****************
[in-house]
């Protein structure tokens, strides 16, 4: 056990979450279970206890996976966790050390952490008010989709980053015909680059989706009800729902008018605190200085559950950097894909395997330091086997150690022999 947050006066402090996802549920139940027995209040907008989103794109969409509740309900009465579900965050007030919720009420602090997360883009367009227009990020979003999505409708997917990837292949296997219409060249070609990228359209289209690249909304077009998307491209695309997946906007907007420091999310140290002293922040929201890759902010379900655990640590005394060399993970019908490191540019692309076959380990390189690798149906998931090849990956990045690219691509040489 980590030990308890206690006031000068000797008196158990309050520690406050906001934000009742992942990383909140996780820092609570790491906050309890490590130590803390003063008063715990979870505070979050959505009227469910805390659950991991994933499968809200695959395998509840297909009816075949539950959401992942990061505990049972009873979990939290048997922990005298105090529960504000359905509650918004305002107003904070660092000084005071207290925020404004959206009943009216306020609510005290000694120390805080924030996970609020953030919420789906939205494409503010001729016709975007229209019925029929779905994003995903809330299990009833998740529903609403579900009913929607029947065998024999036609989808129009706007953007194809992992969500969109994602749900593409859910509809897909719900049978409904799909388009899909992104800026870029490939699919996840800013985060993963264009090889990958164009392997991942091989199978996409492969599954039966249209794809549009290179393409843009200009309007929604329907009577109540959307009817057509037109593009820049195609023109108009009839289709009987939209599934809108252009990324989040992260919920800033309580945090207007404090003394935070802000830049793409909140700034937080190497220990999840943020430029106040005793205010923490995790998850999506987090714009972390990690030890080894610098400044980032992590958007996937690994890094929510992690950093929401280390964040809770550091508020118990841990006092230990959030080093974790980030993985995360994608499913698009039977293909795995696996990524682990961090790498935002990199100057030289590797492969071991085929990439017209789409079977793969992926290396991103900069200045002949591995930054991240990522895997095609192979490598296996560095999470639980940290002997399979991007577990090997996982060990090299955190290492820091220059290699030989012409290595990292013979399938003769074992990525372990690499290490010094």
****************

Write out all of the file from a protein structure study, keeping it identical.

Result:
[in-house]
């Protein structure tokens, strides 16, 4: 056990979450279970206890996976966790050390952490008010989709980053015909680059989706009800729902008018605190200085559950950097894909395997330091086997150690022999 947050006066402090996802549920139940027995209040907008989103794109969409509740309900009465579900965050007030919720009420602090997360883009367009227009990020979003999505409708997917990837292949296997219409060249070609990228359209289209690249909304077009998307491209695309997946906007907007420091999310140290002293922040929201890759902010379900655990640590005394060399993970019908490191540019692309076959380990390189690798149906998931090849990956990045690219691509040489 980590030990308890206690006031000068000797008196158990309050520690406050906001934000009742992942990383909140996780820092609570790491906050309890490590130590803390003063008063715990979870505070979050959505009227469910805390659950991991994933499968809200695959395998509840297909009816075949539950959401992942990061505990049972009873979990939290048997922990005298105090529960504000359905509650918004305002107003904070660092000084005071207290925020404004959206009943009216306020609510005290000694120390805080924030996970609020953030919420789906939205494409503010001729016709975007229209019925029929779905994003995903809330299990009833998740529903609403579900009913929607029947065998024999036609989808129009706007953007194809992992969500969109994602749900593409859910509809897909719900049978409904799909388009899909992104800026870029490939699919996840800013985060993963264009090889990958164009392997991942091989199978996409492969599954039966249209794809549009290179393409843009200009309007929604329907009577109540959307009817057509037109593009820049195609023109108009009839289709009987939209599934809108252009990324989040992260919920800033309580945090207007404090003394935070802000830049793409909140700034937080190497220990999840943020430029106040005793205010923490995790998850999506987090714009972390990690030890080894610098400044980032992590958007996937690994890094929510992690950093929401280390964040809770550091508020118990841990006092230990959030080093974790980030993985995360994608499913698009039977293909795995696996990524682990961090790498935002990199100057030289590797492969071991085929990439017209789409079977793969992926290396991103900069200045002949591995930054991240990522895997095609192979490598296996560095999470639980940290002997399979991007577990090997996982060990090299955190290492820091220059290699030989012409290595990292013979399938003769074992990525372990690499290490010094």